US10654564B2 (en) 2016-12-15 2020-05-19 Safran Landing Systems Uk Ltd Aircraft assembly including deflection sensor
US20190234825A1 (en) * 2018-01-31 2019-08-01 The Boeing Company Device to estimate aircraft information
US10627304B2 (en) * 2018-01-31 2020-04-21 The Boeing Company Optical device for estimating a center of gravity of an aircraft

Similar Documents

Publication Publication Date Title
US4258422A (en) Liquid gaging system
US3851303A (en) Head up display and pitch generator
US20190031323A1 (en) Systems and methods for detecting landing gear ground loads
US5410109A (en) Vehicle on-board weighing system and method
CA1249307A (en) Creep compensated weighing apparatus
US5894094A (en) Wheel force measuring hub assembly
US4598292A (en) Electronic standby flight instrument
AU644547B2 (en) Self-calibrating accelerometer
US6609421B2 (en) Sideslip correction for a multi-function three probe air data system
US5933003A (en) Magnetoresistive wheatstone bridge with compensating current conductor for measuring an electric current
US5548517A (en) Aircraft weight and center of gravity indicator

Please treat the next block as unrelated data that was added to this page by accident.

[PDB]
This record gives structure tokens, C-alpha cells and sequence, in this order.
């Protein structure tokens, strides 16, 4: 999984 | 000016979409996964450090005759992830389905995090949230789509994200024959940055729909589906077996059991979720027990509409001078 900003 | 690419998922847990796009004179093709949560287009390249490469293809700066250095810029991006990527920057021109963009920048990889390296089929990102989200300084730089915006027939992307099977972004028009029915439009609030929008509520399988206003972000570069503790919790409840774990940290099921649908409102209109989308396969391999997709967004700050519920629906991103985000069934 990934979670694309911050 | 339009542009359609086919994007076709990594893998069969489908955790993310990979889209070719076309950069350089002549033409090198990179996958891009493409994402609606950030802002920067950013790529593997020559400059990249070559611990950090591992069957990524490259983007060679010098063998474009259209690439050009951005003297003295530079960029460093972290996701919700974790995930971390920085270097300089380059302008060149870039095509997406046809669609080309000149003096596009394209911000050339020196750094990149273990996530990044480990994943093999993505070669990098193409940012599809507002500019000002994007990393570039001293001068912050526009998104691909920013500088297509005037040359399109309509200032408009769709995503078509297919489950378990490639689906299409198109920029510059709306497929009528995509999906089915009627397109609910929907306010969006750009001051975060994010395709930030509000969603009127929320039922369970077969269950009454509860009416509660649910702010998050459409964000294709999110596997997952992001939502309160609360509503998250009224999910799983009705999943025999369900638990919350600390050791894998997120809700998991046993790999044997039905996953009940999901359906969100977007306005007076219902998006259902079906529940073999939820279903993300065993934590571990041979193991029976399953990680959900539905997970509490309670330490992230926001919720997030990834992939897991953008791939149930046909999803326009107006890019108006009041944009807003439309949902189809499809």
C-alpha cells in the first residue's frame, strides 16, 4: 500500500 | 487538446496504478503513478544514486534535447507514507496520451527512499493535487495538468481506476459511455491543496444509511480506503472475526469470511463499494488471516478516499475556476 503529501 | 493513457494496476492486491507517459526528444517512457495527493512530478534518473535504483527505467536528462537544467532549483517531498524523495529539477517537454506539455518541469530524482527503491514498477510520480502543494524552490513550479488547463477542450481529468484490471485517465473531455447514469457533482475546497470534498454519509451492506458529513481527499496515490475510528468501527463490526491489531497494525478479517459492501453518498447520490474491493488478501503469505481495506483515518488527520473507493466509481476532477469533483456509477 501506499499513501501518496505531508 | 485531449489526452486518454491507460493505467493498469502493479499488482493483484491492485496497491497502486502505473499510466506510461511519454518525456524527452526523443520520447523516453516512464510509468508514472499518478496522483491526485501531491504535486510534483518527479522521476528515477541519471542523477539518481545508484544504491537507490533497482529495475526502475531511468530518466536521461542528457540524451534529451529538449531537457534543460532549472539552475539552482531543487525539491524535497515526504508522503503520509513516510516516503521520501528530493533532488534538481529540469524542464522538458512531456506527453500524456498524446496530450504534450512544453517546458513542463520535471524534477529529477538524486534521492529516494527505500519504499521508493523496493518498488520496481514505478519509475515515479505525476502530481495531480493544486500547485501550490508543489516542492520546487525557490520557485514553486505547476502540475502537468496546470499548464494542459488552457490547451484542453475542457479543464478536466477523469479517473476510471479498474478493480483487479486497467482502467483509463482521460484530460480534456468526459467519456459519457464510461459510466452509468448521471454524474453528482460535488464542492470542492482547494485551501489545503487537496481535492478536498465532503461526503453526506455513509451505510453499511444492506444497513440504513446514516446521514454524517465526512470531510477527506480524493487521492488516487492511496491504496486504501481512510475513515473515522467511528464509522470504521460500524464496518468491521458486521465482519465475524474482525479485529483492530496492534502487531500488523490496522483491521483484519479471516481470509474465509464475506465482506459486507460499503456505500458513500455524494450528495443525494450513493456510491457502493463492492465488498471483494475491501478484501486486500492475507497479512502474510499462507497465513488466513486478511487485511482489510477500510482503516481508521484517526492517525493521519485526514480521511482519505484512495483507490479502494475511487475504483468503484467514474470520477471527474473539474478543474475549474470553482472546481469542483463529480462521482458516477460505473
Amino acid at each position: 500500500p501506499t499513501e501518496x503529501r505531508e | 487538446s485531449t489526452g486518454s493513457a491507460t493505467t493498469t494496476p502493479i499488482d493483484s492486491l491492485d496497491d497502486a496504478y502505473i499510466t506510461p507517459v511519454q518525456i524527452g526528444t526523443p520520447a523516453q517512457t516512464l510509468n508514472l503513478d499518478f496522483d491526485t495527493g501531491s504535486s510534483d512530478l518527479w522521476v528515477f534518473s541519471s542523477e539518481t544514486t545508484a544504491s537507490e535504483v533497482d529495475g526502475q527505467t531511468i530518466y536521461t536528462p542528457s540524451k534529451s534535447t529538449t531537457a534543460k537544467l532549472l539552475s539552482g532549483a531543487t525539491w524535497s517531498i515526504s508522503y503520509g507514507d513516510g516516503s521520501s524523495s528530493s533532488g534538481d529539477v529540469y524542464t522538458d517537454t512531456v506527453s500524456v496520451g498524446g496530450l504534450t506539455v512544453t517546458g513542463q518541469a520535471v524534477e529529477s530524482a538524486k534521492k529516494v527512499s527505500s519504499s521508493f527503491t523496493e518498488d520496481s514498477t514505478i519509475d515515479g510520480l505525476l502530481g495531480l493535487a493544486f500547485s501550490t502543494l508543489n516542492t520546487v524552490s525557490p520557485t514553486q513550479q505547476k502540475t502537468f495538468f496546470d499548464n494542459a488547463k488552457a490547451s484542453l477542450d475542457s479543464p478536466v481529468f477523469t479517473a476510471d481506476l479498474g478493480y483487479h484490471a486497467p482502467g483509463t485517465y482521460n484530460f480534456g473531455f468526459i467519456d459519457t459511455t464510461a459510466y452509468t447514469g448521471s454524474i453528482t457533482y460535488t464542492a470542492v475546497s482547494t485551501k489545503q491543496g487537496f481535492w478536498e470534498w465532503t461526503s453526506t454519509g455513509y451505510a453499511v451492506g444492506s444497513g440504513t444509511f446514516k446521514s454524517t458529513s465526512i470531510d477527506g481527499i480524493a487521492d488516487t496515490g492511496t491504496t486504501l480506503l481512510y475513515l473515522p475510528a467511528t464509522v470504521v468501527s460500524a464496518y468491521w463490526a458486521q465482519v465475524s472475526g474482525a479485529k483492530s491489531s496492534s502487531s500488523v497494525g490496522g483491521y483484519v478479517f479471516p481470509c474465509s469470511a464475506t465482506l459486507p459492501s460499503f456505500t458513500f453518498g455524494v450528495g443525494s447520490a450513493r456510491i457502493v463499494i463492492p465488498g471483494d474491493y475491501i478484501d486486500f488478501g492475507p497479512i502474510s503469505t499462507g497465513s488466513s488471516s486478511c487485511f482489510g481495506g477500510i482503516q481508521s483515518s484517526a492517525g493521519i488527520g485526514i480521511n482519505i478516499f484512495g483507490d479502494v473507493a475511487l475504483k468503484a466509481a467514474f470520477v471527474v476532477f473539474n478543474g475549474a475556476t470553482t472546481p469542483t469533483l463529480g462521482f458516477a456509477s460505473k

DE10131229B4 (en) A physical size sensing sensor
US4054784A (en) Weigh feeder system
US8398029B2 (en) On-board device for measuring the mass and the position of the center of gravity of an aircraft
US2597751A (en) Bending beam load weighing device
US4838173A (en) Draw bar force sensing locomotive control system
US4165633A (en) System for measuring moisture content
AU593956B2 (en) Landing gear load transducer
US4639872A (en) Method and apparatus for determining weight and center of gravity of a vehicle
US2714309A (en) Means for obtaining flight data
US3780817A (en) Weighing devices
EP1888407B1 (en) System and method for determining aircraft hard landing events from inertial and aircraft reference frame data
US3771359A (en) Load cell
US3447766A (en) Control stick with solid state sensors
DE19548390B4 (en) Device for measuring vehicle loads